The Continuous Improvement Philosophy

Posted on May 2, 2022

Kaizen is a common term in Japanese meaning “change for the better” or rather “continuous improvement”. This is a Japanese business philosophy that relates to those processes that continuously improve operations while involving all workers at every level.

This philosophy was founded on the belief that everything you can think of can actually be improved and that nothing is status quo.

The process involves ascertaining problems and opportunities, developing solutions and implementing them, and making a cycle through the process again for any emerging issues that were ineffectively addressed.

I also call it 'testing in production'.

Ten principles of Kaizen

Given that rolling out Kaizen requires you to tweak the right mindset all cross the company, below are 10 principles believed to address the Kaizen mindset considered core to this philosophy. These include:

  1. Let go of any assumptions.
  2. When it comes to solving problems, be proactive.
  3. There's no set template so don’t accept the status quo.
  4. Let go of perfectionism and take an attitude of iterative, adaptive change.
  5. Be on the lookout for solutions as you find mistakes.
  6. Create a culture and environment in which everyone feels empowered to contribute.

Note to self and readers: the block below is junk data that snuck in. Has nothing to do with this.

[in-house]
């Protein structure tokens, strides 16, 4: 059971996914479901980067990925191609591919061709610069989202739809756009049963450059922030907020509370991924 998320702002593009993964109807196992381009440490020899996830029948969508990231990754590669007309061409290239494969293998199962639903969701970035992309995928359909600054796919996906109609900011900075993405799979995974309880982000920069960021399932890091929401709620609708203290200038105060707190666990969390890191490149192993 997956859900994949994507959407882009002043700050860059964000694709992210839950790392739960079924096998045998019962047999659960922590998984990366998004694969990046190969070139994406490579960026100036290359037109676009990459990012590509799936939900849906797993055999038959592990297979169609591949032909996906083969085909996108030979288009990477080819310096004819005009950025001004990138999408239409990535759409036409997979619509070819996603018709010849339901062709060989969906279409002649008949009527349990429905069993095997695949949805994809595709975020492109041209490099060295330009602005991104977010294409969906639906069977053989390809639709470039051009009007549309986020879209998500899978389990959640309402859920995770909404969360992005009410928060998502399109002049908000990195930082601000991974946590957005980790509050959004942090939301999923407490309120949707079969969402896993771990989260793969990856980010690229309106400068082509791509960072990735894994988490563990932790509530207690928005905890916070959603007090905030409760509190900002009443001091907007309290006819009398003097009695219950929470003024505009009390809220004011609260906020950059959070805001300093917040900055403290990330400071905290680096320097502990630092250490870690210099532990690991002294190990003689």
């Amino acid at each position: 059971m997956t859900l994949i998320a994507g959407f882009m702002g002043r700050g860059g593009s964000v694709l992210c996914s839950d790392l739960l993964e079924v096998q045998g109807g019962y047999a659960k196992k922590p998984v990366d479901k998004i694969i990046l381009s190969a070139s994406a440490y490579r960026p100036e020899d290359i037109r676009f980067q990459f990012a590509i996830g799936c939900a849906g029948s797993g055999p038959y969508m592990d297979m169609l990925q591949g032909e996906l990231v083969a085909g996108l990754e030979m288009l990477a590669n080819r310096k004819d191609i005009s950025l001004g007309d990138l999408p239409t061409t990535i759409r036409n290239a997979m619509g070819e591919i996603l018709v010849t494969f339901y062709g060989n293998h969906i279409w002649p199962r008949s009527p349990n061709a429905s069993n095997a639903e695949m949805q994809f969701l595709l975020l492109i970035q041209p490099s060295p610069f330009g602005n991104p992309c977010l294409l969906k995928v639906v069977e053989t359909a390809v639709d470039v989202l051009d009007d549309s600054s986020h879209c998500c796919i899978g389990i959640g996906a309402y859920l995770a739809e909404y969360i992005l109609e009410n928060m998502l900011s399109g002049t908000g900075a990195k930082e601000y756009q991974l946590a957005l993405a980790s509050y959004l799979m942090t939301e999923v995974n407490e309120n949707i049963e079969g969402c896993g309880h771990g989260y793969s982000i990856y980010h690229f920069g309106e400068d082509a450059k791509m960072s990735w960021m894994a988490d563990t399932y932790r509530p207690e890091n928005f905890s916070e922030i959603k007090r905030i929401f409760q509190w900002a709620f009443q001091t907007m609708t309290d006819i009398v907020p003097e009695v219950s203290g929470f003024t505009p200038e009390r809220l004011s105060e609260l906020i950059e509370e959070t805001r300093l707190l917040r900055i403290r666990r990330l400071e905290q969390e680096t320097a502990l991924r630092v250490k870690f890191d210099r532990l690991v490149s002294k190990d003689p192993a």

7. Don’t accept the obvious issue; instead, ask “why” five times to identify the root cause.
  8. Cull information and opinions from multiple people.
  9. Use creativity to find low-cost, bite-sized improvements.
  10. Never stop improving.

The first time you try changing something, whether a process, people’s perceptions or a corporate culture, it’s crucial that you ensure complete participation of your teams. Allow them to own and manage the process in order to drive improvements to be done.

Kaizen for continuous improvement

You can implement Kaizen using four condensed steps popularly referred to as PDCA/PDSA, the Deming or Shewhart cycles. The four-phased approach designed for continuous improvement of processes, products and services, entails systematically testing potential solutions, evaluating results, and rolling out those that seem to work.

The four phases are:

  • Plan: Identify and assess the issue or opportunity, create hypotheses about what the problems could be, and choose the one to test.
  • Do: Test the possible solution, basically on a small scale, before measuring the results.
  • Evaluate/Examine: Examine the result, measure its effectiveness, and determine whether the hypothesis is supported or not.
  • Act: If the solution was effective, implement it.

Kaizen is a philosophy designed to support continuous and incremental changes in processes that sustainably deliver a high level of efficiency. Kaizen can help at certain levels to improve your way of working by eliminating any form of “waste”. At the organizational level, this philosophy can form a powerful team-approach to harness recommendations and engagements of workers at every level.

Extensive participation can also help improve the morale and satisfaction of workers as it improves costs, production as well as other critical measures.

When you decide to invest in Kaizen for your workplace, you’ll be amazed at the vast impact small changes within your processes or organisation can make, and how the culture to make continuous improvements can sustainably thrive.